jewish Funeral Guide


Yahrzeit Customs

Giving charity in memory of the deceased: As was already explained, the primary benefit for the soul of the deceased is not the Yahrzeit / יארצייט memorial service per se, but the commitment to fulfill the charity pledges made in the memorial prayer. It is, therefore, very important to give Tzedakah / צדקה — charity, without delay on the day of the Yahrzeit. It is also customary for extra Torah learning to be done on this day in the name of the deceased to increase his or her merit. One can also donate money to promote Torah studies on behalf of the deceased.

Many, especially among Chassidim, serve liquor and cake to the congregants of their synagogue on the day of the Yahrzeit. It is called Tikkun / תיקון — rectification. The custom is to say before drinking and eating

לעילוי נשמת

For the elevation of the soul of  

(Jewish name of the deceased)

‏ ספרדים מוסיפים׃
רוּחַ יְיָ תְּנִיחֶנּוּ / תְּנִיחֶנָּה
בְגַן עֵדֶן׃

some Sephardim add:
May the spirit of the Lord give him/her rest
in paradise.

In the past, this was clearly a form of charity, since many were very poor and simply hungry. Nowadays, it is certainly very nice that after the prayer services people can eat, and drink, and bless the soul of the deceased, but one should be very careful not to turn this into a lavish party.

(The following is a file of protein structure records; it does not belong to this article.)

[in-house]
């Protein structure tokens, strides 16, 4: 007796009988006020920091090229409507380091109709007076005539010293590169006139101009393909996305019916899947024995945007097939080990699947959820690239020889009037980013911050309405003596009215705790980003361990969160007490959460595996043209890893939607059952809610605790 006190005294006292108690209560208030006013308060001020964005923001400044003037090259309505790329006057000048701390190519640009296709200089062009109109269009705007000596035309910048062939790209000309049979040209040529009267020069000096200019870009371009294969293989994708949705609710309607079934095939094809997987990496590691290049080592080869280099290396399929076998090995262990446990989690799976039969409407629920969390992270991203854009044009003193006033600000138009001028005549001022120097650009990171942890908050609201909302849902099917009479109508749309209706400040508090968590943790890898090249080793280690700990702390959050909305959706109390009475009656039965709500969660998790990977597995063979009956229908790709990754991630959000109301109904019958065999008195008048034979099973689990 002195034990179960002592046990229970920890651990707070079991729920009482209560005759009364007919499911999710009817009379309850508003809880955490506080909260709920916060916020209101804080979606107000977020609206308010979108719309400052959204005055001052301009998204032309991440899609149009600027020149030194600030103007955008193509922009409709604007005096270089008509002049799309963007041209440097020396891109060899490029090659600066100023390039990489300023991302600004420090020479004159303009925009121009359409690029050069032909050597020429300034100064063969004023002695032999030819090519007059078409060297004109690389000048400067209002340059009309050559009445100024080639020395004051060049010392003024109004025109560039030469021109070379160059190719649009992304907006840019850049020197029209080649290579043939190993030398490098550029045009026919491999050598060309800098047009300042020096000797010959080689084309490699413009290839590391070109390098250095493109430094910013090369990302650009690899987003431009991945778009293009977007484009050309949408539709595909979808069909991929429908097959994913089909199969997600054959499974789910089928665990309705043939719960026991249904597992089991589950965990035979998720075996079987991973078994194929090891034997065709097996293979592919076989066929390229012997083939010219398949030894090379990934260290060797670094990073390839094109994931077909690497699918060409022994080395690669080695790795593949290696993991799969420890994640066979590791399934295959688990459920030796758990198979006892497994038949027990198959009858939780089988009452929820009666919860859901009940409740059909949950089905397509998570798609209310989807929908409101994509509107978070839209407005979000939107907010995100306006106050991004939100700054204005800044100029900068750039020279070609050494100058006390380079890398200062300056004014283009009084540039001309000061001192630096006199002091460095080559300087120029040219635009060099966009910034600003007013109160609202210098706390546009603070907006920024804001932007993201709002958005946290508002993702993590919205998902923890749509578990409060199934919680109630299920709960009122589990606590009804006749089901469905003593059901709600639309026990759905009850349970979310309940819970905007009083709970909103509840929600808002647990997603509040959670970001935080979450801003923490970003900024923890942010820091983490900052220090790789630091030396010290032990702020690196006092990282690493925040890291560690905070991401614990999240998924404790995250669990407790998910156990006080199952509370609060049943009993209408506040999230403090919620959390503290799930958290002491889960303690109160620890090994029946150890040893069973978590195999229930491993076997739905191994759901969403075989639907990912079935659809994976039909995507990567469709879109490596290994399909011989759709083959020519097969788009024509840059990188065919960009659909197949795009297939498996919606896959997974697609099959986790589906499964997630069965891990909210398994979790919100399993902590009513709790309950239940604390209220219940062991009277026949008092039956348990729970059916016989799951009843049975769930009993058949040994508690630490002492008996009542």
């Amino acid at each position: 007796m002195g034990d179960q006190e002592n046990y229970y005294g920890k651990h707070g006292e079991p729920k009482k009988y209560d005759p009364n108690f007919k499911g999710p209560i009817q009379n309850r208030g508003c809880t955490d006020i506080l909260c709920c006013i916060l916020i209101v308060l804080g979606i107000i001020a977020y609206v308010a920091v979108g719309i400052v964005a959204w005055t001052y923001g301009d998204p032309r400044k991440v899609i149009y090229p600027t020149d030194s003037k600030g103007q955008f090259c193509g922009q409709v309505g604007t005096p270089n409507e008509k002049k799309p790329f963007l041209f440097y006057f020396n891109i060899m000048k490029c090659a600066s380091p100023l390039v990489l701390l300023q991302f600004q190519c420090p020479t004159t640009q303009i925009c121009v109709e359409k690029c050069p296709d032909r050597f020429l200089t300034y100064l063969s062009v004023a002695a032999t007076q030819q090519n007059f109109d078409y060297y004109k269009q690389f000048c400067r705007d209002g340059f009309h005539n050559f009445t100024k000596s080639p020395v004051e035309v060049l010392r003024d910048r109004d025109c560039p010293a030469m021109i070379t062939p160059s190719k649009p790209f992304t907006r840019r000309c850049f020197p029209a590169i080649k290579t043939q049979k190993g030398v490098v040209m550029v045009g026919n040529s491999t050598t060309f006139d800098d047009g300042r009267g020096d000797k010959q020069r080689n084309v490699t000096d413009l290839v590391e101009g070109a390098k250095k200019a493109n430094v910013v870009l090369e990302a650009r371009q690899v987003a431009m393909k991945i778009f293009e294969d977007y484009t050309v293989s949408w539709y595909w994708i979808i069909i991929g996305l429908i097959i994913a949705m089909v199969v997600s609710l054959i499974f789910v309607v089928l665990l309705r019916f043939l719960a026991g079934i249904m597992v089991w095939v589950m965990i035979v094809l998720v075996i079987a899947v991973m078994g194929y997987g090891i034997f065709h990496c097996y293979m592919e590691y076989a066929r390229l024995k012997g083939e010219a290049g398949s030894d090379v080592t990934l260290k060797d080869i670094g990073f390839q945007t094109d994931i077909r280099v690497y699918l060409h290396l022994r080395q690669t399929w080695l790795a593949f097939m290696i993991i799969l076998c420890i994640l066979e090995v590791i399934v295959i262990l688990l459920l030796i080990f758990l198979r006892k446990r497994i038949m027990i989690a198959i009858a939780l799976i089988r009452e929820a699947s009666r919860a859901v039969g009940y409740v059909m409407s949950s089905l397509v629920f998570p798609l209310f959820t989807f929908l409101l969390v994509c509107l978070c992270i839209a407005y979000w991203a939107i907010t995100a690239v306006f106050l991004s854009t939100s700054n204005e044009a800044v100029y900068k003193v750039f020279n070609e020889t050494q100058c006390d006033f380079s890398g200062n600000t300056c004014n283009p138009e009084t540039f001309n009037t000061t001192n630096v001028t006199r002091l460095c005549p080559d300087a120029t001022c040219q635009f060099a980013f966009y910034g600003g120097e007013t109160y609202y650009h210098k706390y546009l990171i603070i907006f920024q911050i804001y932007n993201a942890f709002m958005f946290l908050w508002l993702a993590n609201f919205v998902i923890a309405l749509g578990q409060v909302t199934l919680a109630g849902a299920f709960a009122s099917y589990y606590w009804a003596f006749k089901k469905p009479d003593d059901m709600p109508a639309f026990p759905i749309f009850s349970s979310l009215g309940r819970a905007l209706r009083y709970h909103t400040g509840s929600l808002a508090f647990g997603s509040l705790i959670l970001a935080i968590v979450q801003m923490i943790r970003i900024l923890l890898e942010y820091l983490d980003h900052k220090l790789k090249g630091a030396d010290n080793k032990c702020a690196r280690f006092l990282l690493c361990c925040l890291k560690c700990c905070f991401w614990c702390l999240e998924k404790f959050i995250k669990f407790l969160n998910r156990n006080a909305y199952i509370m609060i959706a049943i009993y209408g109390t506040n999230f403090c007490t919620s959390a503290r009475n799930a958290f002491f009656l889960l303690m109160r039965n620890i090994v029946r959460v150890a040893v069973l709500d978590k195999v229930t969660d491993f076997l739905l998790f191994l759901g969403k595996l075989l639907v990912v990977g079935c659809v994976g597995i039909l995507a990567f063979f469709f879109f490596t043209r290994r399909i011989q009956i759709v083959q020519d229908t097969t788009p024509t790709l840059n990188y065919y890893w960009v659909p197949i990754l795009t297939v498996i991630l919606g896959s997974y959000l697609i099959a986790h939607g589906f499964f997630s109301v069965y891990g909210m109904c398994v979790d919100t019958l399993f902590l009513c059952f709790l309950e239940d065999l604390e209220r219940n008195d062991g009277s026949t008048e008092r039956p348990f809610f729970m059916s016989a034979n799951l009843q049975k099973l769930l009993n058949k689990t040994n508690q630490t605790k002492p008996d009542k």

Visiting the grave: It is customary to visit the grave on the day of the Yahrzeit, especially when it is for a parent. One, who lives far from the place where the deceased is buried, may visit other Jewish cemeteries on that day. For additional details and customs please consult the Grave Visitation section.

Studying Mishnah for the elevation of the soul: There is a custom to learn Mishnah / משנה on the day of the Yahrzeit in memory of the deceased. For additional details of what is customarily learnt please consult the Study in the House of Mourning section.

It is interesting that the custom is to study Mishnah / משנה — the Oral Law, as recorded by Rabbi Yehudah HaNassi, and not Gemara / גמרא — part of the Talmud, which is based upon and includes Mishnah / משנה. One of the reasons is that the word “Mishnah / משנה” and the word “Neshamah / נשמה” contain the same letters, just in a different order.

There is another, possibly deeper reason for this custom. The Mishnah / משנה is written in present tense, as in “VeChachamim Omrim / וחכמים אומרים  — and the sages say”, while the Gemara / גמרא is written in past tense, as in “Amar Mar / אמר מר — The master said”. Therefore learning Mishnah / משנה emphasizes the connection of the past generations to our present day life, as it is said in the Talmud, Tractate Berachot 18a: “The righteous that are called alive even after their death / צדיקים שבמיתתן נקראו חיים”.